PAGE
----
Munro Part of NSF-Funded Team Studying Food Security in Africa
Oct. 22, 2015
BLOOMINGTON, Ill.— The National Science Foundation has awarded a $480,000 grant to
a team of five researchers including Illinois Wesleyan University’s William Munro.
The research team will investigate female farmers’ participation in a well-funded
initiative to boost yields and sales in three countries in sub-Saharan Africa, with
part of the funding supporting the participation of undergraduate students in the
In 2014, 805 million people suffered from chronic hunger, with the highest malnutrition
rates in rural sub-Saharan Africa, according to the United Nations Food and Agricultural
Organization’s most recent estimate. To address the issue, a multi-lateral effort
from aid agencies, philanthropic foundations including the Bill and Melinda Gates
Foundation, and African governments have committed billions of dollars to the goal
of raising productivity among small farmers.
This multi-billion dollar strategy known as a “Green Revolution for Africa” (GR4A)
seeks to more tightly integrate small farmers into formal markets in order to improve
their access to yield-boosting inputs and to encourage the sale of crop surpluses
for cash, according to Munro, the Betty Ritchie-Birrer ’47 and Ivan Birrer, Ph.D.
Endowed Professor and a member of Illinois Wesleyan’s political science faculty.
The team of researchers includes principal investigator Rachel Schurman, University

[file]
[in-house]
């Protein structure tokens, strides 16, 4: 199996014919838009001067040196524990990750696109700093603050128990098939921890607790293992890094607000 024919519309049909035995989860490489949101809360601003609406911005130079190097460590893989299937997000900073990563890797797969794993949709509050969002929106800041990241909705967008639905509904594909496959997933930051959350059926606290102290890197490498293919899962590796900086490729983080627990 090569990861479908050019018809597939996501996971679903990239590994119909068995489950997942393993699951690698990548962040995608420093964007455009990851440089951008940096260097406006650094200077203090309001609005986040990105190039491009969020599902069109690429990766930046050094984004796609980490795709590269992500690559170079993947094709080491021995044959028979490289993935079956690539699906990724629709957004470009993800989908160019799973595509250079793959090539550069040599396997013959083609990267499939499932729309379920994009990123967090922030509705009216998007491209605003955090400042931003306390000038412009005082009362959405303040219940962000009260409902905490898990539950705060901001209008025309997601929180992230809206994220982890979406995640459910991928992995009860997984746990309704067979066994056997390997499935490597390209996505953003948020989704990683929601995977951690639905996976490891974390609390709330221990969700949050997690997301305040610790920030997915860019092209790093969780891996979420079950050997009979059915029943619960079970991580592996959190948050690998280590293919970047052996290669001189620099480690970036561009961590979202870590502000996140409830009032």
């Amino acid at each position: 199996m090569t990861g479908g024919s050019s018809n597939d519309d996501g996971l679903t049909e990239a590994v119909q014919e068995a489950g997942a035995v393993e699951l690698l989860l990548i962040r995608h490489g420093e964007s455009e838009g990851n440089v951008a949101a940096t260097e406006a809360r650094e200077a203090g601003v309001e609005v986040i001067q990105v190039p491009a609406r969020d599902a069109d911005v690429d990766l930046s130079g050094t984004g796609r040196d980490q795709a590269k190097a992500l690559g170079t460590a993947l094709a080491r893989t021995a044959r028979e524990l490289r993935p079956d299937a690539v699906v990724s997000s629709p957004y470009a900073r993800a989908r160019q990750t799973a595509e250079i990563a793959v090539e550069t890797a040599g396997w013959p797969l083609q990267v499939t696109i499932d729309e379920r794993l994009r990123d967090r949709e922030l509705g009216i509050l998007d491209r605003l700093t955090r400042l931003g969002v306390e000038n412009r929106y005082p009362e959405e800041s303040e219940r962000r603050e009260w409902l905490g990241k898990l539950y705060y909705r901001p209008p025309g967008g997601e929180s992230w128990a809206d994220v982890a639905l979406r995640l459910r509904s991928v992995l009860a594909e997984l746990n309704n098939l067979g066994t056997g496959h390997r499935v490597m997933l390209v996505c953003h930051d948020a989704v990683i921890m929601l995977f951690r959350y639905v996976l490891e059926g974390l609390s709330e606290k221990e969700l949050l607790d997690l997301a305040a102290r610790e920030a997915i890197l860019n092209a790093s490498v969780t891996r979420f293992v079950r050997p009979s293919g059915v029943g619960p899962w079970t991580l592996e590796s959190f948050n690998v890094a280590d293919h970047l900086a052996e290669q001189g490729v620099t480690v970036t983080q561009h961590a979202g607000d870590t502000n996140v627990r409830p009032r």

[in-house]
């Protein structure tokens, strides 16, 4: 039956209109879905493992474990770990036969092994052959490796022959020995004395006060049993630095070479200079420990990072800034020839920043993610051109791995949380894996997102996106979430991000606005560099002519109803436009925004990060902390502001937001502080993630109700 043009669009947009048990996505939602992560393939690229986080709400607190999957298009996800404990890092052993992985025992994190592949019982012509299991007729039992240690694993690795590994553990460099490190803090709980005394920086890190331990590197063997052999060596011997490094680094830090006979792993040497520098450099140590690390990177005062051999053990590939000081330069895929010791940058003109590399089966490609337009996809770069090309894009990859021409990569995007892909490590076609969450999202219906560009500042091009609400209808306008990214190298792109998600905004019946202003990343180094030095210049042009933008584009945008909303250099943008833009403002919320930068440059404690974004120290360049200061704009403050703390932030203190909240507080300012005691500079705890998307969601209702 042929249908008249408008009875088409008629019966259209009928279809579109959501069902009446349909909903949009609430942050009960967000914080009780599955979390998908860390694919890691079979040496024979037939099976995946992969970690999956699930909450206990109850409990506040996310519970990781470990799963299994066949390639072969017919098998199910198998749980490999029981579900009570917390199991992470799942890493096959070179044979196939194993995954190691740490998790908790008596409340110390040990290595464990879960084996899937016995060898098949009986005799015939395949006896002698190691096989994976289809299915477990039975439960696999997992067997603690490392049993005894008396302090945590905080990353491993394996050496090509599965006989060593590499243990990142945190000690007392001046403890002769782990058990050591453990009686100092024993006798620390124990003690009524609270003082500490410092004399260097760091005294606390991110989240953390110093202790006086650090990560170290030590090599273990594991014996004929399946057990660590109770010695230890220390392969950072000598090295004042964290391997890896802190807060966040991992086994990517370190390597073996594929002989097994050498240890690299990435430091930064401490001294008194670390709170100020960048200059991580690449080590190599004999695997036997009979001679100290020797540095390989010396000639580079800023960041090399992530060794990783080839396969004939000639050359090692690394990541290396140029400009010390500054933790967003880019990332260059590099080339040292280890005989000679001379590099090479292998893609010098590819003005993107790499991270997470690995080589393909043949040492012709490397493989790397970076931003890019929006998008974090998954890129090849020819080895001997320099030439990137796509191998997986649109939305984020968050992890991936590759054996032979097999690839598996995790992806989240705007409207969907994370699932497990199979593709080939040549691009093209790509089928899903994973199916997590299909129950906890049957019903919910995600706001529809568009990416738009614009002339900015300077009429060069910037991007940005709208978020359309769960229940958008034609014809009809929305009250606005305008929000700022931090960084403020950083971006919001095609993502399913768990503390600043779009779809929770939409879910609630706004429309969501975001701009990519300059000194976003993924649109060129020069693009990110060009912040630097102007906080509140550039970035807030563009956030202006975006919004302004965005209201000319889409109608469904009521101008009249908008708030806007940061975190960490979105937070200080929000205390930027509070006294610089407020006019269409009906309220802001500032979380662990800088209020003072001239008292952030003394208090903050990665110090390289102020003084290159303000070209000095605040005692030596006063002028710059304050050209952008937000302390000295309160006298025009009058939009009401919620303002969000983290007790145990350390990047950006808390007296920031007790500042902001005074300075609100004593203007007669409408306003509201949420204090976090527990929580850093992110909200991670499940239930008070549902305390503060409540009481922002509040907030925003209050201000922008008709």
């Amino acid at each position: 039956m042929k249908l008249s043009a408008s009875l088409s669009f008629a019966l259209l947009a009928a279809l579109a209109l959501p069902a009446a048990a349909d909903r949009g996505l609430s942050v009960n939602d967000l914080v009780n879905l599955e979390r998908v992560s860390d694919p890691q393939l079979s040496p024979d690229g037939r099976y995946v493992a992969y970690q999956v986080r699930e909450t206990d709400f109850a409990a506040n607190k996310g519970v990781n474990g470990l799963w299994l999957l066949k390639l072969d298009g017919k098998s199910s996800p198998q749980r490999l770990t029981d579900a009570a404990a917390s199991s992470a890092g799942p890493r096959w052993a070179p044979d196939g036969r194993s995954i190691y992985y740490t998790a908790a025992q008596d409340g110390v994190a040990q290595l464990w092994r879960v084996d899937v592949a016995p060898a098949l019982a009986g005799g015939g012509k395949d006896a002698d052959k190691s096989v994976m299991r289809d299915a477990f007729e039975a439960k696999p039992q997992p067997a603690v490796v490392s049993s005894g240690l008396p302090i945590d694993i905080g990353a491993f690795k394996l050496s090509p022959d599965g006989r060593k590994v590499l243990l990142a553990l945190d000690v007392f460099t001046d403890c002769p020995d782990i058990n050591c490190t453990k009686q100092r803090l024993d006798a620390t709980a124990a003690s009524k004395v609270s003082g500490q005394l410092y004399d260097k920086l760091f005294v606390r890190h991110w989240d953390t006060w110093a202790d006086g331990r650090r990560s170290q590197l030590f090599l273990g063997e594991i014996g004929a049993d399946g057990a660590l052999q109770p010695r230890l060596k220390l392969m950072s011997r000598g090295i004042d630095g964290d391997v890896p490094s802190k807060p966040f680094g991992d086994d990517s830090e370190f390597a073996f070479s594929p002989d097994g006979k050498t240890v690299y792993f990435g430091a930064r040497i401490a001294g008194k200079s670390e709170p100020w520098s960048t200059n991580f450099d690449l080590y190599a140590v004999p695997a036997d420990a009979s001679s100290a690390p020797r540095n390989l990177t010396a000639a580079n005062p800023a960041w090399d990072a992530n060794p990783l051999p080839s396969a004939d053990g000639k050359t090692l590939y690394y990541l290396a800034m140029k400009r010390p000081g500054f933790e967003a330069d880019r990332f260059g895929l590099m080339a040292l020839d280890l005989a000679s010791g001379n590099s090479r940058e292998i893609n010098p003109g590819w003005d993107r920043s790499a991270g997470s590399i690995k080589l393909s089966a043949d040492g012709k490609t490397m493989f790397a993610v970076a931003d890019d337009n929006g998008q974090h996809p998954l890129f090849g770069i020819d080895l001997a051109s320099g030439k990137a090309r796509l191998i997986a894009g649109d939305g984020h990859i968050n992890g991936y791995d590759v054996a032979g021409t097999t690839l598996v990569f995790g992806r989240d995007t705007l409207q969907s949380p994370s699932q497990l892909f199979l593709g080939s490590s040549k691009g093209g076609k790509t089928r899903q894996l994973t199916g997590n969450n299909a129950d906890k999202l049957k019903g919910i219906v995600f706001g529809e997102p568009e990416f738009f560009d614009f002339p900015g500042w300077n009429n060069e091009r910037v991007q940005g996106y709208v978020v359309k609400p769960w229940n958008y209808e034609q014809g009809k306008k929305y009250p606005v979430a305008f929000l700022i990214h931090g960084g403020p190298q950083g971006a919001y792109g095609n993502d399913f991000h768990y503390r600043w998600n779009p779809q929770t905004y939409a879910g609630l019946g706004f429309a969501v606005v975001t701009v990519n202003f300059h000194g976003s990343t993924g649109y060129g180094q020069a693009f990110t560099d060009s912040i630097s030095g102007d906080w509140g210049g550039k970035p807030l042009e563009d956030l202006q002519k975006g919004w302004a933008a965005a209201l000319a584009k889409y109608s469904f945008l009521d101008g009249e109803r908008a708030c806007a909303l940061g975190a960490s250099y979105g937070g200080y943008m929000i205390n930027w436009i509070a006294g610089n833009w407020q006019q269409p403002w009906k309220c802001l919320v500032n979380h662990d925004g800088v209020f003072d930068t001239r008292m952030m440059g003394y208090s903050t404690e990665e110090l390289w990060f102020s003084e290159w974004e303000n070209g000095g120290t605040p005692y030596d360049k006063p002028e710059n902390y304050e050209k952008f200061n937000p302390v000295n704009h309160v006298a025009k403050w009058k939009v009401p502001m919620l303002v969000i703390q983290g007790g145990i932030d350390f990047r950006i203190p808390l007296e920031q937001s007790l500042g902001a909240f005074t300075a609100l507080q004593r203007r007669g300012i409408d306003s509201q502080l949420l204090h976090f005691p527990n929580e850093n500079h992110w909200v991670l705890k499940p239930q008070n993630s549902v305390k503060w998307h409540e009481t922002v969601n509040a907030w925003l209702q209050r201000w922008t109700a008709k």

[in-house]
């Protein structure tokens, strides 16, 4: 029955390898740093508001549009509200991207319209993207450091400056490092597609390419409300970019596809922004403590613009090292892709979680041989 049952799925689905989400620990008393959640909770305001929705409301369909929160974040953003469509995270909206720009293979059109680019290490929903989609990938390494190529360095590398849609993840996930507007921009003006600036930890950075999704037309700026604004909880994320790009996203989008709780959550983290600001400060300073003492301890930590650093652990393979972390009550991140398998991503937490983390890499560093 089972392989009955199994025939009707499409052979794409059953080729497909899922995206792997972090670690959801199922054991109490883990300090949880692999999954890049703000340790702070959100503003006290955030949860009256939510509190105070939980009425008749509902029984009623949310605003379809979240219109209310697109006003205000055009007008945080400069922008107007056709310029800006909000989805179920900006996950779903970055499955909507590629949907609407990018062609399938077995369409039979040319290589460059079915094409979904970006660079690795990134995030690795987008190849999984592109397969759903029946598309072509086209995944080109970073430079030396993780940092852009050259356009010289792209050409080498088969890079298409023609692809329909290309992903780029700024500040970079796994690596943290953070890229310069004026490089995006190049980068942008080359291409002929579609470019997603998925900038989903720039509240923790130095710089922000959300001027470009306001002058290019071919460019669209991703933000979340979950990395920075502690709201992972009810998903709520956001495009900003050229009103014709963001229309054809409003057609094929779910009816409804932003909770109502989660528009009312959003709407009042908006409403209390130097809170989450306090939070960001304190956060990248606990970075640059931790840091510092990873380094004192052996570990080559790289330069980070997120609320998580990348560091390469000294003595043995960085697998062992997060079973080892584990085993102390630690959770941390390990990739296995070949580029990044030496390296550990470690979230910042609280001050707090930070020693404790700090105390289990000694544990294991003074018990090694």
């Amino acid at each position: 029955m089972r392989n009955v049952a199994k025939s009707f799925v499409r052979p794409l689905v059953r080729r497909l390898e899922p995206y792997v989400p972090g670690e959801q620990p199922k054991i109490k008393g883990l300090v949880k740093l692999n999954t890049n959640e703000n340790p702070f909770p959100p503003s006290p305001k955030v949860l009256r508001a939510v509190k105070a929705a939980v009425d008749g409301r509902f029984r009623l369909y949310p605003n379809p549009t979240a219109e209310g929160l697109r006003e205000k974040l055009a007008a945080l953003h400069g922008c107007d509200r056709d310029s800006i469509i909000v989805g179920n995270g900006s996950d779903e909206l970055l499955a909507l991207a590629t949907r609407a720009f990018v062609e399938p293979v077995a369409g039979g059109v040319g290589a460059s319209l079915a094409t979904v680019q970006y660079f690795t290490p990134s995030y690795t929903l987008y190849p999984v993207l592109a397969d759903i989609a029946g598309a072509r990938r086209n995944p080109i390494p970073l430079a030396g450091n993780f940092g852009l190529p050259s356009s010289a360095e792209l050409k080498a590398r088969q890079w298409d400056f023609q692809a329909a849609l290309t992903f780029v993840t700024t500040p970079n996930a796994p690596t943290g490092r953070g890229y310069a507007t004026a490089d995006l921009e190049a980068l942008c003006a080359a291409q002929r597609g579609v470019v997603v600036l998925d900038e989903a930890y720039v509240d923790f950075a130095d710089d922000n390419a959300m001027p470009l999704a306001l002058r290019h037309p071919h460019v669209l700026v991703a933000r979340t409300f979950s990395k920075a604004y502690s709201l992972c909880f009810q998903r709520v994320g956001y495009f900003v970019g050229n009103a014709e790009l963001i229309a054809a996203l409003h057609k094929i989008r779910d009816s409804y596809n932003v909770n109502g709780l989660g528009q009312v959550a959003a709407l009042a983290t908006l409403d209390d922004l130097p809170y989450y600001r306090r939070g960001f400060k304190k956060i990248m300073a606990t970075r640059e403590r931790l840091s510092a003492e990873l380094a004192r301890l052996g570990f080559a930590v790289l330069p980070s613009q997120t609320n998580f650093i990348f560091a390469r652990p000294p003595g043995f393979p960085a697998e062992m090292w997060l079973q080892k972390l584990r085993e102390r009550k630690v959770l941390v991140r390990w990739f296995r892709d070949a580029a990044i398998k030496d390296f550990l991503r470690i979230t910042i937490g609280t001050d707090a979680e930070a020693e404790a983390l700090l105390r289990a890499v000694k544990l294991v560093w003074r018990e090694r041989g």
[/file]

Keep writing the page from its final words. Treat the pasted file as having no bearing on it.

of Minnesota; Thomas Bassett, University of Illinois at Urbana-Champaign; Heidi Gengenbach,
University of Massachusetts Boston; Bill Moseley, Macalester College, and Munro, an
expert in African politics and development theory. Munro said the powers behind GR4A
believe the solution to Africa’s hunger problem lies in unleashing women’s potential
in agriculture along with small farmer market integration.
“Essentially, we’re interested in how the theory plays out,” said Munro. “There is
an imperfect understanding of whether and how women farmers benefit from participating
in agricultural value chains, and under what circumstances women farmers’ income gains
translate into reduced household poverty and malnutrition.
“It’s paradoxical, really, that on a continent where most people live off the land,
they are still food insecure,” he added, noting that precise mechanisms to determine
success of the GR4A initiative remain ill-defined.
Through interviews and in training rural women to use food security assessment tools,
the research team seeks to demonstrate whether and how the “woman-farmer-centered”
agricultural value chain works in practice, and whether evidence supports donor enthusiasm
about predicted nutritional outcomes for farming households. Moseley will focus on
sorghum and millet markets in Mali, Bassett will look at cashew markets in Côte d’Ivoire,
and Gengenbach will study cassava markets in Mozambique. Munro’s work will include
personal interviews with policy makers in the United States and Africa, as well as
research the roles of African multilateral organizations on the ground in Mali and
Côte d’Ivoire. The grant will provide funds for an Illinois Wesleyan student to serve
as a research assistant starting in the spring semester. Funding will also support
graduate student research at Illinois, Minnesota and UMass Boston.